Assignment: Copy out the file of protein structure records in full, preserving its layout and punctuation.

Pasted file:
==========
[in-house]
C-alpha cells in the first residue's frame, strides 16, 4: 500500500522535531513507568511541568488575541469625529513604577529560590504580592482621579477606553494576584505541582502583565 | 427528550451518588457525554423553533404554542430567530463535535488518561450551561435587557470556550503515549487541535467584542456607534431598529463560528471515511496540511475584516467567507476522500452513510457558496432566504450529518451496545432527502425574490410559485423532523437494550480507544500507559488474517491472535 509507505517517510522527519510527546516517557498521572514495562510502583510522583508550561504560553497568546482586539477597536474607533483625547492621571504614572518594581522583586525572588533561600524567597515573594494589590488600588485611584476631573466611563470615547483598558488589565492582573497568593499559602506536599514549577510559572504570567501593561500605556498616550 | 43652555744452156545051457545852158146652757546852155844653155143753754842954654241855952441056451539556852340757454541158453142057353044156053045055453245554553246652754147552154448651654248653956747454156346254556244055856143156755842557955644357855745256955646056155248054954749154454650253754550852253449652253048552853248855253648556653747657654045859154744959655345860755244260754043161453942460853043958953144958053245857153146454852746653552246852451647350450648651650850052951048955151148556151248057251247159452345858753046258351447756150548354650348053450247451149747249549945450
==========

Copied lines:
[in-house]
C-alpha cells in the first residue's frame, strides 16, 4: 500500500522535531513507568511541568488575541469625529513604577529560590504580592482621579477606553494576584505541582502583565 | 427528550451518588457525554423553533404554542430567530463535535488518561450551561435587557470556550503515549487541535467584542456607534431598529463560528471515511496540511475584516467567507476522500452513510457558496432566504450529518451496545432527502425574490410559485423532523437494550480507544500507559488474517491472535 509507505517517510522527519510527546516517557498521572514495562510502583510522583508550561504560553497568546482586539477597536474607533483625547492621571504614572518594581522583586525572588533561600524567597515573594494589590488600588485611584476631573466611563470615547483598558488589565492582573497568593499559602506536599514549577510559572504570567501593561500605556498616550 | 43652555744452156545051457545852158146652757546852155844653155143753754842954654241855952441056451539556852340757454541158453142057353044156053045055453245554553246652754147552154448651654248653956747454156346254556244055856143156755842557955644357855745256955646056155248054954749154454650253754550852253449652253048552853248855253648556653747657654045859154744959655345860755244260754043161453942460853043958953144958053245857153146454852746653552246852451647350450648651650850052951048955151148556151248057251247159452345858753046258351447756150548354650348053450247451149747249549945450